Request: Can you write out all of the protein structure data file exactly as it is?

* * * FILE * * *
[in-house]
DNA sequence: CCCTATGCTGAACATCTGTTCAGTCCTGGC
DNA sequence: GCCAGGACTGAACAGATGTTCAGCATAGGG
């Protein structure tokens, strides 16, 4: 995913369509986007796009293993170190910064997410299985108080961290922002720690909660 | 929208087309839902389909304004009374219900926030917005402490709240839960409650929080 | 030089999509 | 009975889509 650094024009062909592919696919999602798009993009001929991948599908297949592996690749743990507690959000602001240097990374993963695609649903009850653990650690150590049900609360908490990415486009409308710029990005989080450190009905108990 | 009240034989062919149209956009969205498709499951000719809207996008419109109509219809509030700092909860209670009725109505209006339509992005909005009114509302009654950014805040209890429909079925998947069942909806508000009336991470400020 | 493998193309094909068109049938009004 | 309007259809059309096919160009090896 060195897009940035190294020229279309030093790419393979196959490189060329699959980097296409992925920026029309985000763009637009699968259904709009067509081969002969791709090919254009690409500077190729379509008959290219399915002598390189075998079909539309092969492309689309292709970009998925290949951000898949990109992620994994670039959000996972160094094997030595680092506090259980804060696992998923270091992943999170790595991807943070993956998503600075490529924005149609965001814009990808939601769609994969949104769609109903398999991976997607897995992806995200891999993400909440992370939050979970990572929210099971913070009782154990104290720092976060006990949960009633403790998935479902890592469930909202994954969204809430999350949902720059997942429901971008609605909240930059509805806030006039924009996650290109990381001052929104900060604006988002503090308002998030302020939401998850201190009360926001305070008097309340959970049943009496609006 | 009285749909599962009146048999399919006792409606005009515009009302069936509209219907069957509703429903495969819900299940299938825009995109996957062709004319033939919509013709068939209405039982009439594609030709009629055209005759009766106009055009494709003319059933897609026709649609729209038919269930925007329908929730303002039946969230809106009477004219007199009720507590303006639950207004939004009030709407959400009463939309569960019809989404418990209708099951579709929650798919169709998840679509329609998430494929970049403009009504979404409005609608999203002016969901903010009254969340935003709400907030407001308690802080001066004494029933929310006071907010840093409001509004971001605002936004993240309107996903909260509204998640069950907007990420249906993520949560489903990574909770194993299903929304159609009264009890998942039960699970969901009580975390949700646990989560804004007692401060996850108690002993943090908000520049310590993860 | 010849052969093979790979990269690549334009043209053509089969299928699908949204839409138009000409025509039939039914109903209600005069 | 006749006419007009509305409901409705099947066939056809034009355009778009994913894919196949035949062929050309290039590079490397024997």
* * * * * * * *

[in-house]
DNA sequence: CCCTATGCTGAACATCTGTTCAGTCCTGGC
DNA sequence: GCCAGGACTGAACAGATGTTCAGCATAGGG
């Protein structure tokens, strides 16, 4: 995913369509986007796009293993170190910064997410299985108080961290922002720690909660 | 929208087309839902389909304004009374219900926030917005402490709240839960409650929080 | 030089999509 | 009975889509 650094024009062909592919696919999602798009993009001929991948599908297949592996690749743990507690959000602001240097990374993963695609649903009850653990650690150590049900609360908490990415486009409308710029990005989080450190009905108990 | 009240034989062919149209956009969205498709499951000719809207996008419109109509219809509030700092909860209670009725109505209006339509992005909005009114509302009654950014805040209890429909079925998947069942909806508000009336991470400020 | 493998193309094909068109049938009004 | 309007259809059309096919160009090896 060195897009940035190294020229279309030093790419393979196959490189060329699959980097296409992925920026029309985000763009637009699968259904709009067509081969002969791709090919254009690409500077190729379509008959290219399915002598390189075998079909539309092969492309689309292709970009998925290949951000898949990109992620994994670039959000996972160094094997030595680092506090259980804060696992998923270091992943999170790595991807943070993956998503600075490529924005149609965001814009990808939601769609994969949104769609109903398999991976997607897995992806995200891999993400909440992370939050979970990572929210099971913070009782154990104290720092976060006990949960009633403790998935479902890592469930909202994954969204809430999350949902720059997942429901971008609605909240930059509805806030006039924009996650290109990381001052929104900060604006988002503090308002998030302020939401998850201190009360926001305070008097309340959970049943009496609006 | 009285749909599962009146048999399919006792409606005009515009009302069936509209219907069957509703429903495969819900299940299938825009995109996957062709004319033939919509013709068939209405039982009439594609030709009629055209005759009766106009055009494709003319059933897609026709649609729209038919269930925007329908929730303002039946969230809106009477004219007199009720507590303006639950207004939004009030709407959400009463939309569960019809989404418990209708099951579709929650798919169709998840679509329609998430494929970049403009009504979404409005609608999203002016969901903010009254969340935003709400907030407001308690802080001066004494029933929310006071907010840093409001509004971001605002936004993240309107996903909260509204998640069950907007990420249906993520949560489903990574909770194993299903929304159609009264009890998942039960699970969901009580975390949700646990989560804004007692401060996850108690002993943090908000520049310590993860 | 010849052969093979790979990269690549334009043209053509089969299928699908949204839409138009000409025509039939039914109903209600005069 | 006749006419007009509305409901409705099947066939056809034009355009778009994913894919196949035949062929050309290039590079490397024997």